While Premiere may not be a big loss to Adobe. Photoshop and AfterFX are still industry standard programs.

As for my tag, I designed that to be fun, the "big head" syndrome was more than anything the optimal size to meld with the body I was using. I DON'T want my computer to be cute. I want it to be functional. Every bit of processor sucking hi-res icon/unneeded animation is turned off of my machine. I don't run wallpaper or sounds either.

I'm finished, I'm not going to argue it any more as it's pointless. You cannot dispute that I hate the things, you cannot dispute that Apple's hardware is extremely expensive clock for clock, and accounting for the difference in computing power at whatever speed the chip in question is running at. Apple, unlike Nintendo really does have a large enough loyal fanbase that will buy everything and keep them in business for the foreseeable future. So good luck to them, but they will not see dollar one from me for one of their machines. Holding this opinion is my right, and I specifically stated before I was not familiar with all of the improvements in OSX other than its UNIX core. Though they have fixed their stability issues by giving up and swtiching to UNIX, to me it is still inherently broken due to the UI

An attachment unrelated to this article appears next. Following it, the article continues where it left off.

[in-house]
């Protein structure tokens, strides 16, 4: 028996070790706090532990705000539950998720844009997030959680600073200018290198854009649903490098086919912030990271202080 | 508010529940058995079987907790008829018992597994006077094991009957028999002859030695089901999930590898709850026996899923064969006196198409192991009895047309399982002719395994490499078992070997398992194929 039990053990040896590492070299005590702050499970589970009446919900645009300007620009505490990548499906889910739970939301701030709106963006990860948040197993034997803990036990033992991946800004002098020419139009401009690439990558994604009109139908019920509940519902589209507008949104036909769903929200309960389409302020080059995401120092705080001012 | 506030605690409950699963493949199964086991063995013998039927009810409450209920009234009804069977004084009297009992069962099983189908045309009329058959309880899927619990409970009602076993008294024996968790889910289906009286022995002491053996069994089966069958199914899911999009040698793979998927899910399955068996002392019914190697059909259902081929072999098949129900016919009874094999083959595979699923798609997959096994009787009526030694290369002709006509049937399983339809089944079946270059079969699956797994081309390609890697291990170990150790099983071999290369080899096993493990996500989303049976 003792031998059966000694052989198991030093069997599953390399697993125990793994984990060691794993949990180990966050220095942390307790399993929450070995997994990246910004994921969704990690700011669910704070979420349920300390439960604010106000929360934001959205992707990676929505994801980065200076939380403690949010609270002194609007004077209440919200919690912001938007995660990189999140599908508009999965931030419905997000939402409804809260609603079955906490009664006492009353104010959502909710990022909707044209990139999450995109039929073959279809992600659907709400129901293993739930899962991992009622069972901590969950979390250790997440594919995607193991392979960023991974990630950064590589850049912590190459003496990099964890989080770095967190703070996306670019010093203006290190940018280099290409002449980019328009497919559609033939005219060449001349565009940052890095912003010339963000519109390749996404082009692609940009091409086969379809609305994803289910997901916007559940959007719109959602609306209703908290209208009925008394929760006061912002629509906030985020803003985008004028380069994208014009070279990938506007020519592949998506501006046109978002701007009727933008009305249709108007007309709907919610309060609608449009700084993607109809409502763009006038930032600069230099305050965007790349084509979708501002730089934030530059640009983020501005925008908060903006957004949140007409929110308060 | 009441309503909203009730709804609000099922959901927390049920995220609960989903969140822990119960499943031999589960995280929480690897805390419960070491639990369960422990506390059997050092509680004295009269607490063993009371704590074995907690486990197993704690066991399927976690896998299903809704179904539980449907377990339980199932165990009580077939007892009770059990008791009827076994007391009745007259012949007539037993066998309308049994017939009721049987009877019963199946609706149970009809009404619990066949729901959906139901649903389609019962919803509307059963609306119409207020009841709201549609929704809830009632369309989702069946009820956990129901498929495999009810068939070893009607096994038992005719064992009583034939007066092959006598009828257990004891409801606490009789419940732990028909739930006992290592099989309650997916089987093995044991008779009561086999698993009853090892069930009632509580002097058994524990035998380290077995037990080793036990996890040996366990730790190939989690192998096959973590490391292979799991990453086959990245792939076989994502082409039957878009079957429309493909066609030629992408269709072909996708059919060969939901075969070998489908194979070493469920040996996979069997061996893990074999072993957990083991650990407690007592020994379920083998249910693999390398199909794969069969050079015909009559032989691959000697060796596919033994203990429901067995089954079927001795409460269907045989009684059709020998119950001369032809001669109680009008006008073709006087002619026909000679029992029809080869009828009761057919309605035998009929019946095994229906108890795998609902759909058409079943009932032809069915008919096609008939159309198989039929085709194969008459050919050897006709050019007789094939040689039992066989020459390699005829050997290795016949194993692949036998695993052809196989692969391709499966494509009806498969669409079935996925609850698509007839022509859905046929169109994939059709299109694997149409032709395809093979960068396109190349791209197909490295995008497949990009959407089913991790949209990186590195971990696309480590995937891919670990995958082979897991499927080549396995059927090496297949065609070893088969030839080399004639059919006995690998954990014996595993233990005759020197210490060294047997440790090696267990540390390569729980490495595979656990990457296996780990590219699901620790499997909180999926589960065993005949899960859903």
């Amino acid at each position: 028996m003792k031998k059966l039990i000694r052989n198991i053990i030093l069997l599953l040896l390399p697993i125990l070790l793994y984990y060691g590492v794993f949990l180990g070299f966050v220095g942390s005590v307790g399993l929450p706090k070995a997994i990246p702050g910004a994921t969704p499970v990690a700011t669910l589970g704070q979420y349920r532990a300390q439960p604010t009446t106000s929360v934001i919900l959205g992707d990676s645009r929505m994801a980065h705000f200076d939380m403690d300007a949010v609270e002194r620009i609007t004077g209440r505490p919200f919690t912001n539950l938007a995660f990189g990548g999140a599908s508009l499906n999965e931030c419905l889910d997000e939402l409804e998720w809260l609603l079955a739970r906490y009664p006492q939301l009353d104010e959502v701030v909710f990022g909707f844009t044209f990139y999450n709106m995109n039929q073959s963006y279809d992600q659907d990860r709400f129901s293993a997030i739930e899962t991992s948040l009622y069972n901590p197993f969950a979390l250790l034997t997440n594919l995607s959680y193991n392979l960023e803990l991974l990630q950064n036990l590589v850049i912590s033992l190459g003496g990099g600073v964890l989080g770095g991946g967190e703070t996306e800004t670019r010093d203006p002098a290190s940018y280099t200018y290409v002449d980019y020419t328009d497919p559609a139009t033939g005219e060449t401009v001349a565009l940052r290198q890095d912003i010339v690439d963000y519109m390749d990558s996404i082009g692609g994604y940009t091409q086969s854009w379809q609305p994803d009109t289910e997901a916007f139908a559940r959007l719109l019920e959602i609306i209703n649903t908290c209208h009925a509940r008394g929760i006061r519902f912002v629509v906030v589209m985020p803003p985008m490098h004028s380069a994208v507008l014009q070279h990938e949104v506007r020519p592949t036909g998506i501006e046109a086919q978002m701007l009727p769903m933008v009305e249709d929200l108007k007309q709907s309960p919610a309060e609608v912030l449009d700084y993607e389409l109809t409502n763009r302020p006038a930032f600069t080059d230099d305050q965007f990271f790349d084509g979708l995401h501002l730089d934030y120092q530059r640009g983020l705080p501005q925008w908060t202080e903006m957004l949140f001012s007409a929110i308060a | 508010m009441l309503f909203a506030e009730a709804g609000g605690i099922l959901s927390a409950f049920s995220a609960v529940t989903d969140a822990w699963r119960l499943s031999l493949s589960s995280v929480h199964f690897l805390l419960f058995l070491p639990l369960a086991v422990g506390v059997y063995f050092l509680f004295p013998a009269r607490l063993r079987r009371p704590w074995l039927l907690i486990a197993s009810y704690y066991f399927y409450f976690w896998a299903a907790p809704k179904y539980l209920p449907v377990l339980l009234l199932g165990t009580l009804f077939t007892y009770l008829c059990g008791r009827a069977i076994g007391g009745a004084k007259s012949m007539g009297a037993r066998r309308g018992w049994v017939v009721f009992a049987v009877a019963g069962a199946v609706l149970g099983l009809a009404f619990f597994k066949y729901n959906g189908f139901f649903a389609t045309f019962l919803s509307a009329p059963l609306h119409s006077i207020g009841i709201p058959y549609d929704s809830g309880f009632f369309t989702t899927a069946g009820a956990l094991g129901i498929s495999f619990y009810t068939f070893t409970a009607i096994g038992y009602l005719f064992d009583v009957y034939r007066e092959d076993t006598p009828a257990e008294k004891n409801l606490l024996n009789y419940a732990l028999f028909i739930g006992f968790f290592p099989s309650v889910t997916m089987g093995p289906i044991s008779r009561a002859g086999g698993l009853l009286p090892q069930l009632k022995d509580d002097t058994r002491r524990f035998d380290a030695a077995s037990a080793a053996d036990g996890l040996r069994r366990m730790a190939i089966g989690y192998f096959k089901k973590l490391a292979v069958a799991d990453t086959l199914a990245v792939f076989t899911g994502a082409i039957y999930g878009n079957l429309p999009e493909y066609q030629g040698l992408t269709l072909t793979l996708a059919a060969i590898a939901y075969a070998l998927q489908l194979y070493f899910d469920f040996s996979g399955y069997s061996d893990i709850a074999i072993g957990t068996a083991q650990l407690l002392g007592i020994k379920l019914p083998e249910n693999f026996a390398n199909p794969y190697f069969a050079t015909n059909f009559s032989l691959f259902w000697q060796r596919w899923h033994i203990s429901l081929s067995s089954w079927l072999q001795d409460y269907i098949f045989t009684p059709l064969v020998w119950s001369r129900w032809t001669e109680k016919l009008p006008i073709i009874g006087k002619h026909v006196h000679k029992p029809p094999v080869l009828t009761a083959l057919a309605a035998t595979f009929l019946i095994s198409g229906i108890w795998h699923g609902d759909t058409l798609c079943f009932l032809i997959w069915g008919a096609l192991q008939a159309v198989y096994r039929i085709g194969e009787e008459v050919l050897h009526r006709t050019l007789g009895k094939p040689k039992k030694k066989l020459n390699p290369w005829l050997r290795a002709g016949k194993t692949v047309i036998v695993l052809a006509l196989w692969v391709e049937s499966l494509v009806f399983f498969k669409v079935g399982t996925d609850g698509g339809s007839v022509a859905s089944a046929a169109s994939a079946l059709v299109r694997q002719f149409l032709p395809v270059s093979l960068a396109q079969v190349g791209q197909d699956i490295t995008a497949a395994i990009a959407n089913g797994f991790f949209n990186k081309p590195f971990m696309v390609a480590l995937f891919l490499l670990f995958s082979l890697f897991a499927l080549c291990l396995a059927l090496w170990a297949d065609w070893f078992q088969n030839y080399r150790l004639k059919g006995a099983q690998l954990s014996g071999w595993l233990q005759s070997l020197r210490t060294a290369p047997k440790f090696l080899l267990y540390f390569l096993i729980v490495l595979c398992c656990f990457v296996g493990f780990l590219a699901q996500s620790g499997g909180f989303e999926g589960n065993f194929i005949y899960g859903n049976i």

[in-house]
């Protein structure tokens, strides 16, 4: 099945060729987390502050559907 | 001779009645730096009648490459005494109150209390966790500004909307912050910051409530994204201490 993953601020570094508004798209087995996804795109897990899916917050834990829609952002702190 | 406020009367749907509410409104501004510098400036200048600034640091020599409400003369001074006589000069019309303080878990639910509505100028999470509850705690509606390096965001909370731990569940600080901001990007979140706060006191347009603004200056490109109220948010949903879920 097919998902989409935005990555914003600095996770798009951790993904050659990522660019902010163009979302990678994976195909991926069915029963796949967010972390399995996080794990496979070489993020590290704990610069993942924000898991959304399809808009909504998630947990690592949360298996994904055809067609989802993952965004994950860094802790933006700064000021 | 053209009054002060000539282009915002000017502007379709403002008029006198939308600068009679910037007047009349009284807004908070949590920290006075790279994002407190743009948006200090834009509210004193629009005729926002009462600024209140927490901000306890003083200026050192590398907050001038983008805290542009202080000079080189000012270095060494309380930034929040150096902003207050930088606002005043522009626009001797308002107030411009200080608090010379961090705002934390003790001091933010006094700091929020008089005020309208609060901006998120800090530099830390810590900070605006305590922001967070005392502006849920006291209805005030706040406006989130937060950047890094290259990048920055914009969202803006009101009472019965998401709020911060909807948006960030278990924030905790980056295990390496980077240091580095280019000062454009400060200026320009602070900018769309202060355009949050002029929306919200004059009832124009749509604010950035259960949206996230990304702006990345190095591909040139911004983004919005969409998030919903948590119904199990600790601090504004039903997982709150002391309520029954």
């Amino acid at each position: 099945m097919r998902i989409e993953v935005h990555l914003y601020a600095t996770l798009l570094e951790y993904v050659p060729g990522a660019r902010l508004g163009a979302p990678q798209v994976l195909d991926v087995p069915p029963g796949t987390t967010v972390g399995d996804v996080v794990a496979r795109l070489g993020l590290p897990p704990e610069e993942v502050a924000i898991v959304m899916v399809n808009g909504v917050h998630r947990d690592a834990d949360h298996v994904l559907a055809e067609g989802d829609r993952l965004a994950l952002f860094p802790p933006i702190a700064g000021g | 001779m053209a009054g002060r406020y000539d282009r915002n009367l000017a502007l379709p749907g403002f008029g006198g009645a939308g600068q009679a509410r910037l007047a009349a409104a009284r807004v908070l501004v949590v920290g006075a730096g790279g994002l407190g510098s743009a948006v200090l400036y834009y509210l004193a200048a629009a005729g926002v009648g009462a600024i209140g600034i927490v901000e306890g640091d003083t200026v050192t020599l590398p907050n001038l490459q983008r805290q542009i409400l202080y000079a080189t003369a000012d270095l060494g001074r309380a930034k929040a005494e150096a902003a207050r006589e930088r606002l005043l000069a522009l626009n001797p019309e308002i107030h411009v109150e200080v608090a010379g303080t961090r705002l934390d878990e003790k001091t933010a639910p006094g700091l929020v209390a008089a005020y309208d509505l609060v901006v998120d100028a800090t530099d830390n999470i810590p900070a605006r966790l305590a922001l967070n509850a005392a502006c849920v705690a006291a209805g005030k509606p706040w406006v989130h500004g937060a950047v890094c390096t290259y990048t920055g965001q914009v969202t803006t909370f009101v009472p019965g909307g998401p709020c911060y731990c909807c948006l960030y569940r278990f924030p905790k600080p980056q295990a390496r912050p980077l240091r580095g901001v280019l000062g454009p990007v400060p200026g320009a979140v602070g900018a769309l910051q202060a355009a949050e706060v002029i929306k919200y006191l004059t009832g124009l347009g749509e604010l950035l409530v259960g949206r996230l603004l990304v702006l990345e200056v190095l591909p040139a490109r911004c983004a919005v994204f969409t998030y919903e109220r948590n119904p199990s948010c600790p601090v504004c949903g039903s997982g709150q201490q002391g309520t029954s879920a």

Joseph S

Senior HTF Member
Joined
Dec 23, 1999
Messages
2,862
Though they have fixed their stability issues by giving up and swtiching to UNIX, to me it is still inherently broken due to the UI
Column view and spring loaded folders allow me to be more productive than I ever could be in a terminal app or Windows OS.

My UI can also be as empty or full as I see fit by merely checking less than a handful of prefs. It's not hidden behind an iron curtain as you suppose. Simply go to Finder Preferences and 1) de-select "Show HD, Removable Media, Connected Services" 2) Dock Preferences select Automatically Hide.

Apple is now working to make even those that prefer the clutter to gain order with their Expose system service. They didn't give up, they moved on and I'm glad they did. In addition they continue to make improvements above and below the surface while bringing about things like Expose that many never even thought of incorporating.

Also, one's cuteness and functionality are unrelated. ;)
 

Scott H

Supporting Actor
Joined